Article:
This is especially the case whenever André "3000" Benjamin is on screen. The very fine Mr. Benjamin, in addition to being half of the hip hop duo Outkast, has developed into a pretty decent actor as of late. As the young hot head Clarence "Coffee" Black, he brings a quiet dignity to the proceedings that seems to exist almost in another film. He even looks really good in '70s outfits!
In amongst the silliness and the retro-fakery, there is a genuine quality to Clarence's character that sticks out like a neon sign. So much so, that when his big moment to shuck money and fame and help out his old teammates unfolds, you can be forgiven for feeling a little confused by the sudden swell of emotion. Sports dramas, even if they're played for giggles, still have some basic rules to attend to, and that's the case in Semi-Pro as well.
Comedy rides the bench while the old clichés about working together, following your heart, and winning one for the Gipper are trotted out. Sentiment and old-fashioned American values sit oddly in a film that refuses to take anything (including itself) very seriously. That's not to say that Semi-Pro isn't occasionally funny, it is, but only in the most slapdash manner possible.
It is also a big old boys club, as are most Ferrell films. Women are merely background noise, bouncing boobies and bikinis. The one female in the film has to make do with that very worst of roles, the nice understanding girlfriend. One feels for actress Maura Tierney, who takes on that onerous task here. The woman looks pained throughout.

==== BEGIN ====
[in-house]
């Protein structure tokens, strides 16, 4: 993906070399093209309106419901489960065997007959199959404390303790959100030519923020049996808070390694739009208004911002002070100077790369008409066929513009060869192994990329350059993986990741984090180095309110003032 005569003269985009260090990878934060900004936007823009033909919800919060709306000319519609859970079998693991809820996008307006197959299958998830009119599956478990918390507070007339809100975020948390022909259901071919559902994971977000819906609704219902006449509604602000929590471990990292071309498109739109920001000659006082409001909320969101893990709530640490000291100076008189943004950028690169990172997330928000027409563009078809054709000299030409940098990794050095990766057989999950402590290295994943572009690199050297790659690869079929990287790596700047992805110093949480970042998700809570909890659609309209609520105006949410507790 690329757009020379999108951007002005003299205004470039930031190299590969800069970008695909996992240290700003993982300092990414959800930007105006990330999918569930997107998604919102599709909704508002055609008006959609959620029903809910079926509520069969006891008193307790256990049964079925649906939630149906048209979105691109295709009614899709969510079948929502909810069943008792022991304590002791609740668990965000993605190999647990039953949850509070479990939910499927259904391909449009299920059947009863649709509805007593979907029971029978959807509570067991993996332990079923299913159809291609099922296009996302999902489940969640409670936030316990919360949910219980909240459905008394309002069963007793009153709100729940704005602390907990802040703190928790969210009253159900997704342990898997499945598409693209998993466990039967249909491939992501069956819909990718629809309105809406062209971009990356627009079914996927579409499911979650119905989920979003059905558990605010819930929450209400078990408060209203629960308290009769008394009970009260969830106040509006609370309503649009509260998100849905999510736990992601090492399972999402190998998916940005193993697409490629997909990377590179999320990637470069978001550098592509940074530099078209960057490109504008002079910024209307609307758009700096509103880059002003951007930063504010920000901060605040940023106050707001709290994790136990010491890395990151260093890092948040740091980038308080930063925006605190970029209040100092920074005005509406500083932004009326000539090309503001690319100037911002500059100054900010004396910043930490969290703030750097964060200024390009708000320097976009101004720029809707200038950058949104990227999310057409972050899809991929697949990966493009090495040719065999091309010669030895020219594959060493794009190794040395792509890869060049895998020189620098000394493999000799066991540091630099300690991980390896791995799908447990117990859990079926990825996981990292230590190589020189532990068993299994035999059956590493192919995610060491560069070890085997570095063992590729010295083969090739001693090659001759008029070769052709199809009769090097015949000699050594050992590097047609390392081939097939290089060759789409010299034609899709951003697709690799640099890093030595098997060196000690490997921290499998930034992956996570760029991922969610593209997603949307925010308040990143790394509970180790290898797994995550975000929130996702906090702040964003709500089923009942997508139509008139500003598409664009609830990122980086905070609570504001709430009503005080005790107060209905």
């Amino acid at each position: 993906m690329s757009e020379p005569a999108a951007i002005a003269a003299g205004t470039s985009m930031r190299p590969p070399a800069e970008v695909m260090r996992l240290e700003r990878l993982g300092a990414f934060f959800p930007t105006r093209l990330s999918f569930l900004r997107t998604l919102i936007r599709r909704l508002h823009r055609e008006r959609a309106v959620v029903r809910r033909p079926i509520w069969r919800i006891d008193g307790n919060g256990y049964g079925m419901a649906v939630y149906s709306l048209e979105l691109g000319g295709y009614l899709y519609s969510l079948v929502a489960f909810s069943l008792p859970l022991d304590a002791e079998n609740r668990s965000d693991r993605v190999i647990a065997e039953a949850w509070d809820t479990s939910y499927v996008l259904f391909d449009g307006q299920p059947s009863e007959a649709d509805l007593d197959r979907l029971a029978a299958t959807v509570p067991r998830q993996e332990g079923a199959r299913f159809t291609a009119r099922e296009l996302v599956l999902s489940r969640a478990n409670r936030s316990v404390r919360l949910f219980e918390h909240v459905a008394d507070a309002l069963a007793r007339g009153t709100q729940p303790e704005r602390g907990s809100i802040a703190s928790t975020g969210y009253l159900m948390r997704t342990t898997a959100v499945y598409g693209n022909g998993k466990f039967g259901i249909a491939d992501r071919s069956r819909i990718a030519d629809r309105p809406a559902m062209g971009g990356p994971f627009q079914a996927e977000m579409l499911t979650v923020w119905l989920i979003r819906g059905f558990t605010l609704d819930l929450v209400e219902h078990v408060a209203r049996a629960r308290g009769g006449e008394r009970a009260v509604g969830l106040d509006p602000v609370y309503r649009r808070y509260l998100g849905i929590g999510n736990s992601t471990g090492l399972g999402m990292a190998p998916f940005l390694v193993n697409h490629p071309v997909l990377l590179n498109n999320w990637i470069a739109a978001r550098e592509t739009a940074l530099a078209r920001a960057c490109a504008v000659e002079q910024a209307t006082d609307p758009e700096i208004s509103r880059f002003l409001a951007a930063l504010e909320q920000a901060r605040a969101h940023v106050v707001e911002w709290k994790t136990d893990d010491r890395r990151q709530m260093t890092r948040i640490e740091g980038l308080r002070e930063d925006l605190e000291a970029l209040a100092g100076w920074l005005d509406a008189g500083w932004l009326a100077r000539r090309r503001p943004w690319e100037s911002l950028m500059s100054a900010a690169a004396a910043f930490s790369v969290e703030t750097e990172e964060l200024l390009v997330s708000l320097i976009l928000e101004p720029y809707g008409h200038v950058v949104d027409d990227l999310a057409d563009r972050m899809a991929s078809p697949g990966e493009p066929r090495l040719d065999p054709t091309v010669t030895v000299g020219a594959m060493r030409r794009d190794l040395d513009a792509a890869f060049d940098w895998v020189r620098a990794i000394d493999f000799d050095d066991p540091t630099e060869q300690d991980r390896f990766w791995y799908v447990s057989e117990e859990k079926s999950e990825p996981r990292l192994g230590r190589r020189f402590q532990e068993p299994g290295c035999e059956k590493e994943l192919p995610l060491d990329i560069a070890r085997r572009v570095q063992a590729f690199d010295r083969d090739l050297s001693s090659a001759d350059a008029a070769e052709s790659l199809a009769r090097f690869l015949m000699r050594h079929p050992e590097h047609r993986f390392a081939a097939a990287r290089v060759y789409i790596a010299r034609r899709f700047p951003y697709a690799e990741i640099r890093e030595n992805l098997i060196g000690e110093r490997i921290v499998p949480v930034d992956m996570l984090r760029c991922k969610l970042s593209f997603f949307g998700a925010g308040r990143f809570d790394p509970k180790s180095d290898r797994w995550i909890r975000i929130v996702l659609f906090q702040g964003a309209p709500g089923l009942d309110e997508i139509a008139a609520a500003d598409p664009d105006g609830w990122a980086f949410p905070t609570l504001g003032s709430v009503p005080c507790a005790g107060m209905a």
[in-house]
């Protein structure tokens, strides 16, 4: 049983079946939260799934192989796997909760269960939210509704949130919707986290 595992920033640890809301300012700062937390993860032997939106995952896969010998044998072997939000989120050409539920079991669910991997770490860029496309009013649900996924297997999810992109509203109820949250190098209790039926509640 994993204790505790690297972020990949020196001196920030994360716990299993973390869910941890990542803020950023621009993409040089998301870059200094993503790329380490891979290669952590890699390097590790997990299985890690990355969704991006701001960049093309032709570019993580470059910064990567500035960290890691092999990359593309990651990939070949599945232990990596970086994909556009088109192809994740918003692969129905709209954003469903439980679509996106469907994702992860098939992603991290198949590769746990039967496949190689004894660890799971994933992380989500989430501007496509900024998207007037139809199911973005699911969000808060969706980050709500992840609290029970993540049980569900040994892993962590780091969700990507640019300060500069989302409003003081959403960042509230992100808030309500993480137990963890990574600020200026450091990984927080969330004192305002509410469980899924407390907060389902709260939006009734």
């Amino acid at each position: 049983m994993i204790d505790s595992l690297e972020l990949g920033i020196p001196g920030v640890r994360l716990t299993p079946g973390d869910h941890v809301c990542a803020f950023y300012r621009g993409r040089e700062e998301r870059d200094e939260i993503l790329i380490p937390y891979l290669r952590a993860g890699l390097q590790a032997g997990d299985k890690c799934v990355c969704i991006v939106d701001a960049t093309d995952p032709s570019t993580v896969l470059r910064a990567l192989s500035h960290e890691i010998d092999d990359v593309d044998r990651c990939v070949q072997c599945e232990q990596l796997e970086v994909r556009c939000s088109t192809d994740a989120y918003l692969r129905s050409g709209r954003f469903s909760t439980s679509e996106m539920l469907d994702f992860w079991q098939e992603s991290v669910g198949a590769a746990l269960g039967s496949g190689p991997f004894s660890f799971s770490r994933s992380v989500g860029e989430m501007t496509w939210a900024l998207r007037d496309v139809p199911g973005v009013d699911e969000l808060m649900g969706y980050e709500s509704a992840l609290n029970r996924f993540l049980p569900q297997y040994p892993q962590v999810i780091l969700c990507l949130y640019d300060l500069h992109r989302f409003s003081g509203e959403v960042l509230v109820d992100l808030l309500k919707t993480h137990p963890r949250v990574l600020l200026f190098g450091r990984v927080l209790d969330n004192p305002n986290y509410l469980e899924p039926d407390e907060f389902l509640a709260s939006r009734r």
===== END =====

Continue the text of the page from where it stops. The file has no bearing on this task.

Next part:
The celebration of dumbness for dumbness' sake has been the American way in comedy for a very long time, and Will Ferrell often seems the standard-bearer for this phenomena. You either like the man and his movies, or you really don't. The very mention of his name is sufficient to cause some full-grown men to fall down laughing, but I never get what the hullabaloo is about.
Dumber and dumber
The most Mr. Ferrell inspires in me is a type of benign indifference. His various idiot man characters don't really differ very much from film (Ricky Bobby in Talladega Nights, Ron Burgundy in Anchorman and now Jackie Moon). They bumble through life convinced of their own innate rightness, and by extension, all is right and good in America culture -- NASCAR, basketball, beer and boobies.
If you don't want to think or feel too much, just want to retreat into a state of slack-jawed puerile goofiness, then you'll be well pleased with Semi-Pro. And really, what do you go to a Will Ferrell film for, other than a few dumb giggles? No great harm right? If there was only a couple of similar films on offer that might be true, but dumb comedies seem to be the only game in town. Who needs wit when you have cock talk and bear attacks?
Infantilism taken to its logical extension means eventually you lose the ability to think and speak altogether and merely grunt at the shiny moving colours and funny faces. Which is what that Heather Mallick babe is talking about. Bambi's mother has left the building and she isn't coming back. If this is what you were coming back to would you?
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- We're Smarter than Americans
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- Belly up to 'Trailer Park Boys'
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Read more: Film